Three Musketeers @ SCFS

Yesterday's showing of Douglas Fairbanks' The Three Musketeers went quite well. Much better crowd than I'd expected, as usually dramas mean a dip in audience turnout at the Silent Clowns series. Getting the Miditzer to the N-YHS and back was as much of a snap as posisble, as I've really gotten the packing and unpacking of it down to a science. Steve Massa swung by the apt to help me get my three cases of stuff into a cab, and Rob Arkus came early to the show to help man the audio mixing board and set levels. Miditzer behaved itself just fine and sounded great in that auditorium. I'm not sure how excited I was about my playing (par for course, as you'll note from previous posts), but I'm sure it was great for the audience. I made mental notes during and after the show, since I'll be playing for this again in a few weeks at MoMA.

It was nice to hear a round of applause for Doug when he showed up on screen, and a couple audience members hissed at Cardinal Richelieu. I remember back in the '80s when people did this routinely at silent film shows, but it doesn't happen much anymore. Although last week at the MoMA class, when Sunshine Sammy turned up in Get Out and Get Under there was a nice round of applause from class members who knew who he was.

Also in the audience were Dave Stevenson, of Loose Than Loose Publishing, who provided his rare 16mm prints for our Educational Pictures show two weeks ago. Dave came down from Manchester, NH along with Jeff Rapsis, who is another film accompanist who started a few years ago. He's in a good position to learn and play, teaming up with Dave (as I did with Bruce Lawton back in the 1990s) to make silent film shows happen, and he's doing a show or two a month up in the Manchester area where there are a few nice venues for this. I'd connected him with Joe Yransky for a show at the now-defunct Donnell this past year, and then wound up being in Boise, ID when his show happened, so this was our first in-person meeting. See photo below.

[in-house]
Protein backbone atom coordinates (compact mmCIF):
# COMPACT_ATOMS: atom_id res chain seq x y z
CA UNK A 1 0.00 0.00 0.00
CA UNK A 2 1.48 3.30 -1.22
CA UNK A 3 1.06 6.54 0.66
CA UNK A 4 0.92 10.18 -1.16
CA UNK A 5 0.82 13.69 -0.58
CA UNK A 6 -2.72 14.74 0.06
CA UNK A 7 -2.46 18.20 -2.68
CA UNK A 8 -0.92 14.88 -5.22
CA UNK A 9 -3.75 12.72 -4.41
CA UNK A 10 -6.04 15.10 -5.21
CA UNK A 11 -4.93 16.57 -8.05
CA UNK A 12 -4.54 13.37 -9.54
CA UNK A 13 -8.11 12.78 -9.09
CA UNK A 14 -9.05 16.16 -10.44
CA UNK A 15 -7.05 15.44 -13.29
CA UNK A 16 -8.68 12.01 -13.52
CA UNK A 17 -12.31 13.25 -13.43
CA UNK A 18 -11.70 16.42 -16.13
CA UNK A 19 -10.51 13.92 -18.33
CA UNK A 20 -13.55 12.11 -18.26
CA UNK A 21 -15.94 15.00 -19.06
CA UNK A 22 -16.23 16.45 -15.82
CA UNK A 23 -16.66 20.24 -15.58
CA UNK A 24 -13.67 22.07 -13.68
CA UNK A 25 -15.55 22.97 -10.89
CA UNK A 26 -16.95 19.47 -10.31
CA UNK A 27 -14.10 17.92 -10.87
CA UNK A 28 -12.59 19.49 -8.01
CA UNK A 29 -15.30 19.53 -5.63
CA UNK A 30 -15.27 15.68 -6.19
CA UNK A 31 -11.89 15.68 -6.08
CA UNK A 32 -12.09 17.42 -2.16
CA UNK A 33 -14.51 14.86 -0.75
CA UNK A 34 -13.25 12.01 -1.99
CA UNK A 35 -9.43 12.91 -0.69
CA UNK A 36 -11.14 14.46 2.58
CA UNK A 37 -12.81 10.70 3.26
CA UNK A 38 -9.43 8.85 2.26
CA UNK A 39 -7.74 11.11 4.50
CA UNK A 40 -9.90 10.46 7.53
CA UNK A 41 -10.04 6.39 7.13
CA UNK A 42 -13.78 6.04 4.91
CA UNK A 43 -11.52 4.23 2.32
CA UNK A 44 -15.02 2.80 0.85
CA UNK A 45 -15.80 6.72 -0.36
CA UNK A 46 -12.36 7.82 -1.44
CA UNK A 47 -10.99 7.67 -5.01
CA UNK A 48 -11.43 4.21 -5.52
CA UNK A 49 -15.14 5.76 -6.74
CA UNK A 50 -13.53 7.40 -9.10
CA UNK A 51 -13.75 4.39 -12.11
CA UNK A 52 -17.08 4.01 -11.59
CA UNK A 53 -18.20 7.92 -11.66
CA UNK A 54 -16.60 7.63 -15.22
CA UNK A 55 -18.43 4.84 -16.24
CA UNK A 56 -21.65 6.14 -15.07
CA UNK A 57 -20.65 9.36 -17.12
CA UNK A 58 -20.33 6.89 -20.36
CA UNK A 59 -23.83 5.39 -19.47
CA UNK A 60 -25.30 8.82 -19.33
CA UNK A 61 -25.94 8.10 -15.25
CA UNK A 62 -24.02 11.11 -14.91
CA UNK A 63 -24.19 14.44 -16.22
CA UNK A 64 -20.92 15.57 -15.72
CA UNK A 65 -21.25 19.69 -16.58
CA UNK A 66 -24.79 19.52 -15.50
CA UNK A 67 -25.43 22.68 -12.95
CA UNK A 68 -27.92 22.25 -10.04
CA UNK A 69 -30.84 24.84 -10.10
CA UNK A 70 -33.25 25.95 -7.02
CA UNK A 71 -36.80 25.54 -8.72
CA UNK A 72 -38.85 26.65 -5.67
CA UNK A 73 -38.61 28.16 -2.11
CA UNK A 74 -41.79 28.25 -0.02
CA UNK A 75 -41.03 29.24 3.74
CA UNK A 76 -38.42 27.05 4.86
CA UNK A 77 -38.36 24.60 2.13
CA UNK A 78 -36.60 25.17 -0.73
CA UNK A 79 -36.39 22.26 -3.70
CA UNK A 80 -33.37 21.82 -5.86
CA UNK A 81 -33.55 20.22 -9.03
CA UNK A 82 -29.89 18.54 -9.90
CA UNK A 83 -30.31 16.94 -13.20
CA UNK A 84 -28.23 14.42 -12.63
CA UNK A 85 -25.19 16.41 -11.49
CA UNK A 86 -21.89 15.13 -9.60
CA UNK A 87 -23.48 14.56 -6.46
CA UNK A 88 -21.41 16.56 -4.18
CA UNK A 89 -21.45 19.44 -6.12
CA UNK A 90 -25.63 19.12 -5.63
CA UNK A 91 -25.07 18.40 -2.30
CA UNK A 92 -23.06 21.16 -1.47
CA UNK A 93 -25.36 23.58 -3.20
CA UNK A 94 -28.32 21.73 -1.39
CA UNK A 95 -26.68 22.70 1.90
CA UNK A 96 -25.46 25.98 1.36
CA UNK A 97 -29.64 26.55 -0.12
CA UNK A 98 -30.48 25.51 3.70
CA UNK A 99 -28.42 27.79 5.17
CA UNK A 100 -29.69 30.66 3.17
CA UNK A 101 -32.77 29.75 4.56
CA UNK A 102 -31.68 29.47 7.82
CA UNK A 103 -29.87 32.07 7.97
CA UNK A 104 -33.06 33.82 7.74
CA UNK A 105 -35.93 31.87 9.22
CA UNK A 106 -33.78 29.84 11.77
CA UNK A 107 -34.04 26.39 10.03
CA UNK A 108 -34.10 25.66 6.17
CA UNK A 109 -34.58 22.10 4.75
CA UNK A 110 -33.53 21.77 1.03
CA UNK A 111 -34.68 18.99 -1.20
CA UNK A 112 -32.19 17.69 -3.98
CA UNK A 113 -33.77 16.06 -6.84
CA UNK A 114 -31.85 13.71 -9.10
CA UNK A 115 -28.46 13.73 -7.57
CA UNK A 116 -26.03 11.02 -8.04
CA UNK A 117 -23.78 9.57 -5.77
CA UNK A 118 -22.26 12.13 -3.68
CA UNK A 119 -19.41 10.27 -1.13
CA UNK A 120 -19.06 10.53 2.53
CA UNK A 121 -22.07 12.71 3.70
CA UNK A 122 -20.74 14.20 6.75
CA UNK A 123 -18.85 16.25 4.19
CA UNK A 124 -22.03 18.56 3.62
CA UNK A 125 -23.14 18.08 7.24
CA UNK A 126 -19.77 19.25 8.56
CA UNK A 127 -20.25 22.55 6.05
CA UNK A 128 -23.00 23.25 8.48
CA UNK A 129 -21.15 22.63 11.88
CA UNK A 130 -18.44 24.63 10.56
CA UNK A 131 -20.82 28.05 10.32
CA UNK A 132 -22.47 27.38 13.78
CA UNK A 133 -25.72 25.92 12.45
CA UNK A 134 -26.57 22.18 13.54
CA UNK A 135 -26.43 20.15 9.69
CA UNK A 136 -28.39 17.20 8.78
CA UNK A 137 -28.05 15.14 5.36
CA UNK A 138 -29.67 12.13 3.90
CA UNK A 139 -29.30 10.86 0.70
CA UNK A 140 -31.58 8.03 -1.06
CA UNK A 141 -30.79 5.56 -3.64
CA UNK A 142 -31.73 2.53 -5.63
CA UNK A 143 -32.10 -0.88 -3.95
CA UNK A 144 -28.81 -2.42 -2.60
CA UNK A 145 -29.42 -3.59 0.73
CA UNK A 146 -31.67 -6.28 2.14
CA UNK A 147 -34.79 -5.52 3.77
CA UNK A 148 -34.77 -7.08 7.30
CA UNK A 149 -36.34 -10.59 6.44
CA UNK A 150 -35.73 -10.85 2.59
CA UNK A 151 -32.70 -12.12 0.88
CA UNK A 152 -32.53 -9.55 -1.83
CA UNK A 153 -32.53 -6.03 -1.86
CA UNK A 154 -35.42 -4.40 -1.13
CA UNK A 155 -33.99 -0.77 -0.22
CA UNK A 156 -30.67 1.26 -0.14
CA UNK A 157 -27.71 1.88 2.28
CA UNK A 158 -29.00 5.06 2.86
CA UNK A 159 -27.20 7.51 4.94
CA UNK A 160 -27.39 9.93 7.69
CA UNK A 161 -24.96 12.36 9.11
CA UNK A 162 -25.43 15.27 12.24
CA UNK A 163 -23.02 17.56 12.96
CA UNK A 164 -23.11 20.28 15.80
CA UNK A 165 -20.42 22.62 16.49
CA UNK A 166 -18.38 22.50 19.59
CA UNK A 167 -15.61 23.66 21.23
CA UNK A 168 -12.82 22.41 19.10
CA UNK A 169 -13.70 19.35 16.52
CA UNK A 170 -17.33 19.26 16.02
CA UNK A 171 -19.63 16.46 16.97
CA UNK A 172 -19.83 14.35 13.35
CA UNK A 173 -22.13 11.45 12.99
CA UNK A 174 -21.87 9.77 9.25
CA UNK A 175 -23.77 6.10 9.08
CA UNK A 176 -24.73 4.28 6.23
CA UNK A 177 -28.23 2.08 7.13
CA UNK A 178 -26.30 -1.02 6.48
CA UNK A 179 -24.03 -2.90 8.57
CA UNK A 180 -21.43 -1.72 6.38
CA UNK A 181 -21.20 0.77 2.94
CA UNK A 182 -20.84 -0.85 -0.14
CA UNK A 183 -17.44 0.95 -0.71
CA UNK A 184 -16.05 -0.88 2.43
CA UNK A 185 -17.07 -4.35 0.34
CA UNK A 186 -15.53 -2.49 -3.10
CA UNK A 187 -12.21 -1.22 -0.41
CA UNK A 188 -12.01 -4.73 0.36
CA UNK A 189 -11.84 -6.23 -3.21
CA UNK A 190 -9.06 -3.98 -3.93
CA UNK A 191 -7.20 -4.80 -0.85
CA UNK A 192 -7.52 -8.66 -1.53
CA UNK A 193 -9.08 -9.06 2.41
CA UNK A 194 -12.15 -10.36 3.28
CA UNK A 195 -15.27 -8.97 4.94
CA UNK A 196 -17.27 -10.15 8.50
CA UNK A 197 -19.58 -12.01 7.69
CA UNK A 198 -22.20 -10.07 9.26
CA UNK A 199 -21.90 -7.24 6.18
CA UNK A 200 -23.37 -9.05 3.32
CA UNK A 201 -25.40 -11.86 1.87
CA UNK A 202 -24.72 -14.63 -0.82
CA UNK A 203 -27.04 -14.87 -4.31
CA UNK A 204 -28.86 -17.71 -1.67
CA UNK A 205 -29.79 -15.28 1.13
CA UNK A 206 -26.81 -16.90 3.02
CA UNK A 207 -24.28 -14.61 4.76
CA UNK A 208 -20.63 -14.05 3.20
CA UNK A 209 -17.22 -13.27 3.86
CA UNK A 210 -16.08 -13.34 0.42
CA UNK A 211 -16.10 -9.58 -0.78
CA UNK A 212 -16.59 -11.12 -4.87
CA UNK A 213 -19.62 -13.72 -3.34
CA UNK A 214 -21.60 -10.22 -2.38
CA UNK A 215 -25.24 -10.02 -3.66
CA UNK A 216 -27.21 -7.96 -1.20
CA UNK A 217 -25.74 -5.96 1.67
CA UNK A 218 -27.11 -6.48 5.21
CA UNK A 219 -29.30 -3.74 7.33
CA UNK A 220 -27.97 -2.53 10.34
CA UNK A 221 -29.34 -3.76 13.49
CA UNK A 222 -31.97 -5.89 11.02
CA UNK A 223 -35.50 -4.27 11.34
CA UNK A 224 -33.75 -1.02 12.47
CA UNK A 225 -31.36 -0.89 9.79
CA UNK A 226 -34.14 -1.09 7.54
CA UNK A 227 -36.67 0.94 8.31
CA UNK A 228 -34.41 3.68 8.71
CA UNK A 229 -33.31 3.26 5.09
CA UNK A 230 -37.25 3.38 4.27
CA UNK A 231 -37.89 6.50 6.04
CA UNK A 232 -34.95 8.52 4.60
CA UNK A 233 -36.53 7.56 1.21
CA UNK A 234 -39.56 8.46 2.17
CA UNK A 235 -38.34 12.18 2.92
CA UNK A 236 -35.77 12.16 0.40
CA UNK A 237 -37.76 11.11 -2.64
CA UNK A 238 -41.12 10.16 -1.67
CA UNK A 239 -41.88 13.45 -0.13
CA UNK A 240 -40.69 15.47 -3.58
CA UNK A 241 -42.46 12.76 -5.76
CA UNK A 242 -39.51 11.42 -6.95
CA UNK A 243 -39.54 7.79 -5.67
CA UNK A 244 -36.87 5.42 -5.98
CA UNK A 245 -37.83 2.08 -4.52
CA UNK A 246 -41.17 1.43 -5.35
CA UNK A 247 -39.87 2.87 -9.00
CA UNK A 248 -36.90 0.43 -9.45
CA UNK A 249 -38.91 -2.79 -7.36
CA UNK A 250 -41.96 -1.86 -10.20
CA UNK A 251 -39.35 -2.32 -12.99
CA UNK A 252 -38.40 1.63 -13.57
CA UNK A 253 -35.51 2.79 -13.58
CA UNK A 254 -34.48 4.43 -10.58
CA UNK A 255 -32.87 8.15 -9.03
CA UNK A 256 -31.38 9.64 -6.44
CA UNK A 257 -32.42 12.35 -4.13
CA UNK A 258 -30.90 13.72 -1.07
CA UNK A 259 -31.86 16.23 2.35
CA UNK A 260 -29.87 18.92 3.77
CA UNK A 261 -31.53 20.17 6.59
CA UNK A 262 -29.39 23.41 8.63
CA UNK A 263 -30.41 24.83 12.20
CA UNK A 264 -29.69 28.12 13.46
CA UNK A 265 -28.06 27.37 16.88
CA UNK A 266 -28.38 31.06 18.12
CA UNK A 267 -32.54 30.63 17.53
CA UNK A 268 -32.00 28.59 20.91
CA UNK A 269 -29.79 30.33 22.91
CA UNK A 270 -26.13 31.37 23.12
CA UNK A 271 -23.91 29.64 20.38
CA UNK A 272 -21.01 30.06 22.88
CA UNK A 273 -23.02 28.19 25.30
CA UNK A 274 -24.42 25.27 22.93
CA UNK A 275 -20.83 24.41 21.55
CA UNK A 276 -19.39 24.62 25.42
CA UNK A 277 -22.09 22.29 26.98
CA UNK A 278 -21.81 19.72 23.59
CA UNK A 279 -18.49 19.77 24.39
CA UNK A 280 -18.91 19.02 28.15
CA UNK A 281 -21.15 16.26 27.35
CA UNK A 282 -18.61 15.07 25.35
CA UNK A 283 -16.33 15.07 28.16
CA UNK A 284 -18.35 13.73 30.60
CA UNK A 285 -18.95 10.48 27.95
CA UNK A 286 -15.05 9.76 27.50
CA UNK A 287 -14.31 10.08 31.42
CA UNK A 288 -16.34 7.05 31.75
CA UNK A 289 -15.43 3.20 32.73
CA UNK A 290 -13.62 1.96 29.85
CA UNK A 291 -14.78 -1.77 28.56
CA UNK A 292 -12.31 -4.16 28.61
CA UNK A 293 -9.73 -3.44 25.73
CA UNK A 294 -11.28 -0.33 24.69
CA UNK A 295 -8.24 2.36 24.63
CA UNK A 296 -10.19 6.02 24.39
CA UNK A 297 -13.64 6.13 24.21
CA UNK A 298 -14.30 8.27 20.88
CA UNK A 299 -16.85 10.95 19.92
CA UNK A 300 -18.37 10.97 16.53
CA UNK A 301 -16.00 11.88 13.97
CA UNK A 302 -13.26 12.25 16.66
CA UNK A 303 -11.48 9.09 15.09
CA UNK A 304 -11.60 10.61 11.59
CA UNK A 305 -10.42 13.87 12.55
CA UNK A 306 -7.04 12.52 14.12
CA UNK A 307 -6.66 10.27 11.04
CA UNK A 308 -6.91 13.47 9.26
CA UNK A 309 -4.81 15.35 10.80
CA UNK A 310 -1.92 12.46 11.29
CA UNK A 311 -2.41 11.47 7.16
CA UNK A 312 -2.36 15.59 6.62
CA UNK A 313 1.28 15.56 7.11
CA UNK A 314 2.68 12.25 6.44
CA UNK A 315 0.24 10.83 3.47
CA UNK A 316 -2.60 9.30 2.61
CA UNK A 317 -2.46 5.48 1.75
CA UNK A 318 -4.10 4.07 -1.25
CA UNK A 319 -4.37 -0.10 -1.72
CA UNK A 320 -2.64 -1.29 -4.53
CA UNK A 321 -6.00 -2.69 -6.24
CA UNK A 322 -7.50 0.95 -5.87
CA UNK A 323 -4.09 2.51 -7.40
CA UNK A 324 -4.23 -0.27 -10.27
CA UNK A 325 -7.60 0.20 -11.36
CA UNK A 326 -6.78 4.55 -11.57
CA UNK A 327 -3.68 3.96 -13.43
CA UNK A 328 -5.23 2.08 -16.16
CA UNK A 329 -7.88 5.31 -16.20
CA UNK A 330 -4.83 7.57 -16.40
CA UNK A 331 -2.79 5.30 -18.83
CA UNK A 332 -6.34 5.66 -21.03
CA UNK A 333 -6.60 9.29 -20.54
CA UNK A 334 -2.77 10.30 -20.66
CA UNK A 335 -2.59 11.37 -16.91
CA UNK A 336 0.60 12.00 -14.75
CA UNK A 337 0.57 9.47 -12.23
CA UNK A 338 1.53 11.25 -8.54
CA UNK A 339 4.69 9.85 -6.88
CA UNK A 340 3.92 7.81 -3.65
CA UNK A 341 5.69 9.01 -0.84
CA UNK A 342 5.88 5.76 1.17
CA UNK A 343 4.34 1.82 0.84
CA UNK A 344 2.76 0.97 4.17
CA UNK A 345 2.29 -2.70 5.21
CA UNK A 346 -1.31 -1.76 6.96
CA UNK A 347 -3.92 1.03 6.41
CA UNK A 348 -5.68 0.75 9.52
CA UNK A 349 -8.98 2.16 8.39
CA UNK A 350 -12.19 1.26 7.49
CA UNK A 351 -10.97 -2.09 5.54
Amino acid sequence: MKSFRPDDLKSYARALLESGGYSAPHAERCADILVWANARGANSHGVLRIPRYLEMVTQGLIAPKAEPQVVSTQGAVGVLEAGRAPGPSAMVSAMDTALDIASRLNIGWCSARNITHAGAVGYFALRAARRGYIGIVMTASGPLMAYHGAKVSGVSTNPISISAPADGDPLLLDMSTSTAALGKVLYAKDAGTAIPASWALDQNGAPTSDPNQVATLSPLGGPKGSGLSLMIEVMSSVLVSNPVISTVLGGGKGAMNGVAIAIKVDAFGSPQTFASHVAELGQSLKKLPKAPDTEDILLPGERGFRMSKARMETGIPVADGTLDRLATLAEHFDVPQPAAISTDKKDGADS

Tonight I'm off to the East Meadow Public Library on Long Island to play for The General (one of these days I'm going to get this score right), and then am back on L.I. tomorrow for Langdon's The Strong Man at the Cinema Arts Centre. I am trying to come up with a good short to open for the Langdon. Walter Kerr told me he always ran a Keystone short or two before showing people Langdon, which I believe makes sense, and so I'll come up with something frenetic and slapsticky either in 16mm or on DVD. Maybe an Arbuckle...

See you at the silents!

Ben


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